It’s tempting to construct a post-frame building on the cheap to save a couple thousand dollars. Yet, those “savings” often actually turn into huge expenses down the road. It’s what happens if you sacrifice quality on any of three essential components of a post-frame project.
Of course, quality does cost more money. But in the long run, sacrificing quality for cash can cost even more. Why? Because lower quality materials tend to fail quicker than their sturdier counterparts – and repairs and replacements add a lot to the sticker price.
We’re not naive though. We know that many of you will likely still search for places to shave expenses. So let us just say this:
If you absolutely need to save money somewhere in the process, please, please, don’t do it with any of the following three features. We’ve found that pinching just $2,000 off any of them will probably end up costing you around $10,000 in the long run – and countless of inconveniences.

1. Windows and doors – These are the Double Whammies. Opting for cheap walk doors, overhead doors and windows are the biggest mistakes we see in the business. We’d make it illegal if we could. But we can’t, so let us say this: Cheap doors and windows are cheap for a reason. They are the single biggest maintenance project area where cheap will cost you later in the building’s life.
2. Overhangs and ventilation – Moisture is every building’s kryptonite. By its nature, it softens, decays and undermines everything outside and inside the building. Not including overhangs on your post-frame building is like taking away Superman’s cape. (We’ll let him keep his x-ray vision.)
Overhangs protect the walls and foundations of a building. They also allow you to build vented eaves and flow-through vents to ventilate humidity away. Please don’t take away these superpowers.
3. Site preparation – Site preparation involves creating a solid foundation for your building and properly preparing the earth for settling. Pretty important stuff if you ask us.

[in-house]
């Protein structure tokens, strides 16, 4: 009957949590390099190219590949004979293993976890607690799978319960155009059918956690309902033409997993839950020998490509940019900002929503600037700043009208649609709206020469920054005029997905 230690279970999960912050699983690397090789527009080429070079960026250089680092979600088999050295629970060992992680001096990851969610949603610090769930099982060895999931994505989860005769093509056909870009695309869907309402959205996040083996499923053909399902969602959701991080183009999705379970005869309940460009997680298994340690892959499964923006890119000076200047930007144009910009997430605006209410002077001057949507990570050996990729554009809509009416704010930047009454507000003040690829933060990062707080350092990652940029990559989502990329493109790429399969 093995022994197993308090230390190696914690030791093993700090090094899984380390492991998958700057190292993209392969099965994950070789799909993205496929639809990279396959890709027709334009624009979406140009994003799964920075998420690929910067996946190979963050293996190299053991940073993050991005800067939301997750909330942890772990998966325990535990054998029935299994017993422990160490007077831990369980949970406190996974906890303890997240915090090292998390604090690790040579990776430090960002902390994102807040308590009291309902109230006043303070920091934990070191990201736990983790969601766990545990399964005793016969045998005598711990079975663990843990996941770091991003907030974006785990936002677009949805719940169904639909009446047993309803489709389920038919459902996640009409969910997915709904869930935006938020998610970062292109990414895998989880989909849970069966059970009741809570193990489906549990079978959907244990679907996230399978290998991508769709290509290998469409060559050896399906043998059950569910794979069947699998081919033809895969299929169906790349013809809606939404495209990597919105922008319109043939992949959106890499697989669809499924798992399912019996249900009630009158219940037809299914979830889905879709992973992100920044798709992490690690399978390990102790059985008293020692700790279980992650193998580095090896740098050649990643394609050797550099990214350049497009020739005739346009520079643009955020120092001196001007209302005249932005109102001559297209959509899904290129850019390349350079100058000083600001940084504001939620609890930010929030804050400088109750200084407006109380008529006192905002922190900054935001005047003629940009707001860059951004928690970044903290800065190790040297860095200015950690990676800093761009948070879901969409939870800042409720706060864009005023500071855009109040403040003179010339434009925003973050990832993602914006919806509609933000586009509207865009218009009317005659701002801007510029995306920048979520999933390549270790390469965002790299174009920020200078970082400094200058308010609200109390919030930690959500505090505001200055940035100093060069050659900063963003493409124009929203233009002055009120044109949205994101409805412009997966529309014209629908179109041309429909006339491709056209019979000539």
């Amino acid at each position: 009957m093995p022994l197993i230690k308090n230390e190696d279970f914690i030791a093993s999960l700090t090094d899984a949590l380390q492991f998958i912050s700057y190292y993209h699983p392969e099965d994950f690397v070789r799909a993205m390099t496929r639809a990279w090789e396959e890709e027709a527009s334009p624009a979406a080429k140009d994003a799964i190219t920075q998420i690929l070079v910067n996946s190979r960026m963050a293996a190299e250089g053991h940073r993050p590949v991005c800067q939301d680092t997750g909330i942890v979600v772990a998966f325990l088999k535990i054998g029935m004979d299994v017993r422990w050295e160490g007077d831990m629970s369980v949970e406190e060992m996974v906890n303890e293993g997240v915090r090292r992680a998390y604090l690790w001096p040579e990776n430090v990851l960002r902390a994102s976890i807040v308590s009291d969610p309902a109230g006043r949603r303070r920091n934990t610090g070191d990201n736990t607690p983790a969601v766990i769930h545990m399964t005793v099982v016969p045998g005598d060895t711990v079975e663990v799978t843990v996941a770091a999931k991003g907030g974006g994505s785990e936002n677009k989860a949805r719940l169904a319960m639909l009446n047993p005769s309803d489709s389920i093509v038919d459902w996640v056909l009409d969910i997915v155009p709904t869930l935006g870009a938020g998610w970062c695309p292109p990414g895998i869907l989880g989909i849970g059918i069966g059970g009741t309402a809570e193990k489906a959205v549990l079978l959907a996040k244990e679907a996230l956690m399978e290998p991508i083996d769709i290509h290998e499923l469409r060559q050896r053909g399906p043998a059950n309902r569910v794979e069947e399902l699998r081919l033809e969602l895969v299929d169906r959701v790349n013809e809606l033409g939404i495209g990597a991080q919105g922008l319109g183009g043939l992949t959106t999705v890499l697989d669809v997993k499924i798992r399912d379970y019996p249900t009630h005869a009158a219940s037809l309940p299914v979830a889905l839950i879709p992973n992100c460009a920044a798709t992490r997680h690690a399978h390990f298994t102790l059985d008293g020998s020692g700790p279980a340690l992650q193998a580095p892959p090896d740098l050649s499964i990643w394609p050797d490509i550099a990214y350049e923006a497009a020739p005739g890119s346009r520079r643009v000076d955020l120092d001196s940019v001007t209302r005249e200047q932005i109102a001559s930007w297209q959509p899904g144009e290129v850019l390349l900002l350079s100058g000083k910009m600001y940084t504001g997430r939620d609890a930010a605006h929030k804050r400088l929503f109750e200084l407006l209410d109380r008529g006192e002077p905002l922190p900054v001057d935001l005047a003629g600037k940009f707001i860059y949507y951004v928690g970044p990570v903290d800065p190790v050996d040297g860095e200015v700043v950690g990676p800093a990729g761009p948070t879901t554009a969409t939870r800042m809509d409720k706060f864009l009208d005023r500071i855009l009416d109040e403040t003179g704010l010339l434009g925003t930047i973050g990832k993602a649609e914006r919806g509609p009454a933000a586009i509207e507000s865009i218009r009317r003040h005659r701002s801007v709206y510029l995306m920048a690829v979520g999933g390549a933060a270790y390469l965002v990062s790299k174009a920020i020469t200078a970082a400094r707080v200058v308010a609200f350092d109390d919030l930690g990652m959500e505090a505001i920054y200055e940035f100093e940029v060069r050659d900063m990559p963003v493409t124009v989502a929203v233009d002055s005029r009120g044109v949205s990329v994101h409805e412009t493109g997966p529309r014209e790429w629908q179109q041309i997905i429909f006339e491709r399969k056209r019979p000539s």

Yet, time after time we see people skimp on site preparation. Here are a couple consequences of foregoing quality in this area:
* Moisture related problems – Remember that whole kryptonite thing? It applies here again.
People skimp on things like using enough gravel as a solid base inside the building, allowing moisture to creep in soil inside the base of the building, eating away at its underbelly.
These moisture problems are exacerbated when the dirt around the building isn’t appropriately filled and sloped away from the building. When that happens, the ground settles towards the foundation, which leads to moisture pooling against the foundation.
Even the construction process becomes a nightmare as workers spend their days on a mud site rather than a sturdy gravel one. They might be forced to take some costly shortcuts to adapt.
* Cracks, twists and sinking – One of the telltale signs of a poorly engineered foundation is excessive cracks in the concrete floor. As the foundation shifts, it actually can stress and separate interior finishes.
You could also notice your windows begin to stick for no apparent reason as the shifting foundation twists your frames out of alignment.

You’ll pay more upfront for quality in these three areas, but it’s a lot less than the costly consequences of going the cheaper route. A post-frame project is an investment, and a bad one will turn into a black hole for your money. Make wise decisions.

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